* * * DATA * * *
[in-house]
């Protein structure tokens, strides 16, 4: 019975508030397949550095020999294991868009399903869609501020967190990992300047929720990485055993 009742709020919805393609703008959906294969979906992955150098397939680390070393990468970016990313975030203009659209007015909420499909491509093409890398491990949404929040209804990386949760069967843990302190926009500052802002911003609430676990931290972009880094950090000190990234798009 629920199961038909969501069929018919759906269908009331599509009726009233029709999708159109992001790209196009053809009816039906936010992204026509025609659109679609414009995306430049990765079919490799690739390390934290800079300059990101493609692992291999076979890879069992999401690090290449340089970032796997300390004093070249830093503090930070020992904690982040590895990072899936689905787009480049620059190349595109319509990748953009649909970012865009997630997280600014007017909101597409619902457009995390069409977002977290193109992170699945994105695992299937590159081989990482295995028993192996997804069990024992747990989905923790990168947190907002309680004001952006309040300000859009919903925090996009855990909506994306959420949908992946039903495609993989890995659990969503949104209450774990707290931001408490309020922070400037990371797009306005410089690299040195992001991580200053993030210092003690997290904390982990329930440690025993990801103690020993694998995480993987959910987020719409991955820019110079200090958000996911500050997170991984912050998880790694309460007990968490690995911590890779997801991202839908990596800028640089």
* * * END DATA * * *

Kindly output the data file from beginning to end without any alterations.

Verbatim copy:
[in-house]
């Protein structure tokens, strides 16, 4: 019975508030397949550095020999294991868009399903869609501020967190990992300047929720990485055993 009742709020919805393609703008959906294969979906992955150098397939680390070393990468970016990313975030203009659209007015909420499909491509093409890398491990949404929040209804990386949760069967843990302190926009500052802002911003609430676990931290972009880094950090000190990234798009 629920199961038909969501069929018919759906269908009331599509009726009233029709999708159109992001790209196009053809009816039906936010992204026509025609659109679609414009995306430049990765079919490799690739390390934290800079300059990101493609692992291999076979890879069992999401690090290449340089970032796997300390004093070249830093503090930070020992904690982040590895990072899936689905787009480049620059190349595109319509990748953009649909970012865009997630997280600014007017909101597409619902457009995390069409977002977290193109992170699945994105695992299937590159081989990482295995028993192996997804069990024992747990989905923790990168947190907002309680004001952006309040300000859009919903925090996009855990909506994306959420949908992946039903495609993989890995659990969503949104209450774990707290931001408490309020922070400037990371797009306005410089690299040195992001991580200053993030210092003690997290904390982990329930440690025993990801103690020993694998995480993987959910987020719409991955820019110079200090958000996911500050997170991984912050998880790694309460007990968490690995911590890779997801991202839908990596800028640089």